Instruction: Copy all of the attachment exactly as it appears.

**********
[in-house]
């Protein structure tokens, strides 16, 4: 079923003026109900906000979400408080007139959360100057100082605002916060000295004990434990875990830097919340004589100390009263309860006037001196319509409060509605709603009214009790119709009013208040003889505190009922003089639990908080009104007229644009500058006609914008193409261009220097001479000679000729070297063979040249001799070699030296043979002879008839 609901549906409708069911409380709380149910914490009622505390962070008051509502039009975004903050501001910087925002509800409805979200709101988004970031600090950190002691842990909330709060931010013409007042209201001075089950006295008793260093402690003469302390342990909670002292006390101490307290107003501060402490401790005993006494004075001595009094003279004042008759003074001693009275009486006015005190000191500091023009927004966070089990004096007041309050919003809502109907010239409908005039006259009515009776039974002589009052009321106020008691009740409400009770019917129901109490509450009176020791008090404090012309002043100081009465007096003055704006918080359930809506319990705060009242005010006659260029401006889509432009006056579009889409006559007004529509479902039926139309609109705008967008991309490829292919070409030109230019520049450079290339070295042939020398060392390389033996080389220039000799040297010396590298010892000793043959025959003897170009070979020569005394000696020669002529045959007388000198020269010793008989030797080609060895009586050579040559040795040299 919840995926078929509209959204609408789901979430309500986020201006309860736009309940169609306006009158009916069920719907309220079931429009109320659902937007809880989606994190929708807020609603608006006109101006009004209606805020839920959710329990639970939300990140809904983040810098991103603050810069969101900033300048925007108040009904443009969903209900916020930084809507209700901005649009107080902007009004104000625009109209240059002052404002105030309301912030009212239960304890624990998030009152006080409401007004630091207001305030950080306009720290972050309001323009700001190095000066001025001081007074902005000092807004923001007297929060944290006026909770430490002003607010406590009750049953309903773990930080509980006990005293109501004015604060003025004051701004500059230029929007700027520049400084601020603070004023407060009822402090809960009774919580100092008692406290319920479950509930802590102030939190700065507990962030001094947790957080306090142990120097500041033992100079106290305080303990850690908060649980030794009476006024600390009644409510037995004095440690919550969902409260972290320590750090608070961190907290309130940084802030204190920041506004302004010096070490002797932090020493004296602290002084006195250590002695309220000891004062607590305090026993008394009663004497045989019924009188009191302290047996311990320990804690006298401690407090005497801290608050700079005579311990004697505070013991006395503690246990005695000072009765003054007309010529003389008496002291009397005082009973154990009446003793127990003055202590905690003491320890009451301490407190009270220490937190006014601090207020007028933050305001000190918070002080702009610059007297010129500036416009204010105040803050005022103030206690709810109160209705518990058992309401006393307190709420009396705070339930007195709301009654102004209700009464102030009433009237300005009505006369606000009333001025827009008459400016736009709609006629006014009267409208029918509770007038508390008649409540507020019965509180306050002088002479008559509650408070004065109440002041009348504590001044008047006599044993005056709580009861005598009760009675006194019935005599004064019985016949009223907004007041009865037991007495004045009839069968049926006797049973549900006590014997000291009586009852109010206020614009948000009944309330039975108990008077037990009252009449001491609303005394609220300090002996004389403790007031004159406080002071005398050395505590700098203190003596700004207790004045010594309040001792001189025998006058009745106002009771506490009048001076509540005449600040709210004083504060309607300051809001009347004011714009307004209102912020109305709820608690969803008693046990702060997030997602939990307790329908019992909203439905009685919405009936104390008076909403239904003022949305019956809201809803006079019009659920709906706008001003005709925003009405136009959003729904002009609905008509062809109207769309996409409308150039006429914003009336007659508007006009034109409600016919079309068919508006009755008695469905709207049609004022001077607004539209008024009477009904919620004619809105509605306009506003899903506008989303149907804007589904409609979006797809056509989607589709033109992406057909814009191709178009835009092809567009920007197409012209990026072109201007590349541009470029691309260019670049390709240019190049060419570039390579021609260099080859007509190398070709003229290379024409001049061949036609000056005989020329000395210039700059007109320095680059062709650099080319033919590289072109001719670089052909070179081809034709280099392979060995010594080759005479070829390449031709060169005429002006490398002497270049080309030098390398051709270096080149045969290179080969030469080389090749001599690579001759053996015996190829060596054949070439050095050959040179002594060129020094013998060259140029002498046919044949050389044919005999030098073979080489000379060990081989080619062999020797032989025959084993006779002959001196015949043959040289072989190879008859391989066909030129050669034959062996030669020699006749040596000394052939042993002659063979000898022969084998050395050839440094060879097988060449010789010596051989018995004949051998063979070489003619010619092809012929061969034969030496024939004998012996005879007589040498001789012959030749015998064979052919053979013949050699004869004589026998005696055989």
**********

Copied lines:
[in-house]
């Protein structure tokens, strides 16, 4: 079923003026109900906000979400408080007139959360100057100082605002916060000295004990434990875990830097919340004589100390009263309860006037001196319509409060509605709603009214009790119709009013208040003889505190009922003089639990908080009104007229644009500058006609914008193409261009220097001479000679000729070297063979040249001799070699030296043979002879008839 609901549906409708069911409380709380149910914490009622505390962070008051509502039009975004903050501001910087925002509800409805979200709101988004970031600090950190002691842990909330709060931010013409007042209201001075089950006295008793260093402690003469302390342990909670002292006390101490307290107003501060402490401790005993006494004075001595009094003279004042008759003074001693009275009486006015005190000191500091023009927004966070089990004096007041309050919003809502109907010239409908005039006259009515009776039974002589009052009321106020008691009740409400009770019917129901109490509450009176020791008090404090012309002043100081009465007096003055704006918080359930809506319990705060009242005010006659260029401006889509432009006056579009889409006559007004529509479902039926139309609109705008967008991309490829292919070409030109230019520049450079290339070295042939020398060392390389033996080389220039000799040297010396590298010892000793043959025959003897170009070979020569005394000696020669002529045959007388000198020269010793008989030797080609060895009586050579040559040795040299 919840995926078929509209959204609408789901979430309500986020201006309860736009309940169609306006009158009916069920719907309220079931429009109320659902937007809880989606994190929708807020609603608006006109101006009004209606805020839920959710329990639970939300990140809904983040810098991103603050810069969101900033300048925007108040009904443009969903209900916020930084809507209700901005649009107080902007009004104000625009109209240059002052404002105030309301912030009212239960304890624990998030009152006080409401007004630091207001305030950080306009720290972050309001323009700001190095000066001025001081007074902005000092807004923001007297929060944290006026909770430490002003607010406590009750049953309903773990930080509980006990005293109501004015604060003025004051701004500059230029929007700027520049400084601020603070004023407060009822402090809960009774919580100092008692406290319920479950509930802590102030939190700065507990962030001094947790957080306090142990120097500041033992100079106290305080303990850690908060649980030794009476006024600390009644409510037995004095440690919550969902409260972290320590750090608070961190907290309130940084802030204190920041506004302004010096070490002797932090020493004296602290002084006195250590002695309220000891004062607590305090026993008394009663004497045989019924009188009191302290047996311990320990804690006298401690407090005497801290608050700079005579311990004697505070013991006395503690246990005695000072009765003054007309010529003389008496002291009397005082009973154990009446003793127990003055202590905690003491320890009451301490407190009270220490937190006014601090207020007028933050305001000190918070002080702009610059007297010129500036416009204010105040803050005022103030206690709810109160209705518990058992309401006393307190709420009396705070339930007195709301009654102004209700009464102030009433009237300005009505006369606000009333001025827009008459400016736009709609006629006014009267409208029918509770007038508390008649409540507020019965509180306050002088002479008559509650408070004065109440002041009348504590001044008047006599044993005056709580009861005598009760009675006194019935005599004064019985016949009223907004007041009865037991007495004045009839069968049926006797049973549900006590014997000291009586009852109010206020614009948000009944309330039975108990008077037990009252009449001491609303005394609220300090002996004389403790007031004159406080002071005398050395505590700098203190003596700004207790004045010594309040001792001189025998006058009745106002009771506490009048001076509540005449600040709210004083504060309607300051809001009347004011714009307004209102912020109305709820608690969803008693046990702060997030997602939990307790329908019992909203439905009685919405009936104390008076909403239904003022949305019956809201809803006079019009659920709906706008001003005709925003009405136009959003729904002009609905008509062809109207769309996409409308150039006429914003009336007659508007006009034109409600016919079309068919508006009755008695469905709207049609004022001077607004539209008024009477009904919620004619809105509605306009506003899903506008989303149907804007589904409609979006797809056509989607589709033109992406057909814009191709178009835009092809567009920007197409012209990026072109201007590349541009470029691309260019670049390709240019190049060419570039390579021609260099080859007509190398070709003229290379024409001049061949036609000056005989020329000395210039700059007109320095680059062709650099080319033919590289072109001719670089052909070179081809034709280099392979060995010594080759005479070829390449031709060169005429002006490398002497270049080309030098390398051709270096080149045969290179080969030469080389090749001599690579001759053996015996190829060596054949070439050095050959040179002594060129020094013998060259140029002498046919044949050389044919005999030098073979080489000379060990081989080619062999020797032989025959084993006779002959001196015949043959040289072989190879008859391989066909030129050669034959062996030669020699006749040596000394052939042993002659063979000898022969084998050395050839440094060879097988060449010789010596051989018995004949051998063979070489003619010619092809012929061969034969030496024939004998012996005879007589040498001789012959030749015998064979052919053979013949050699004869004589026998005696055989």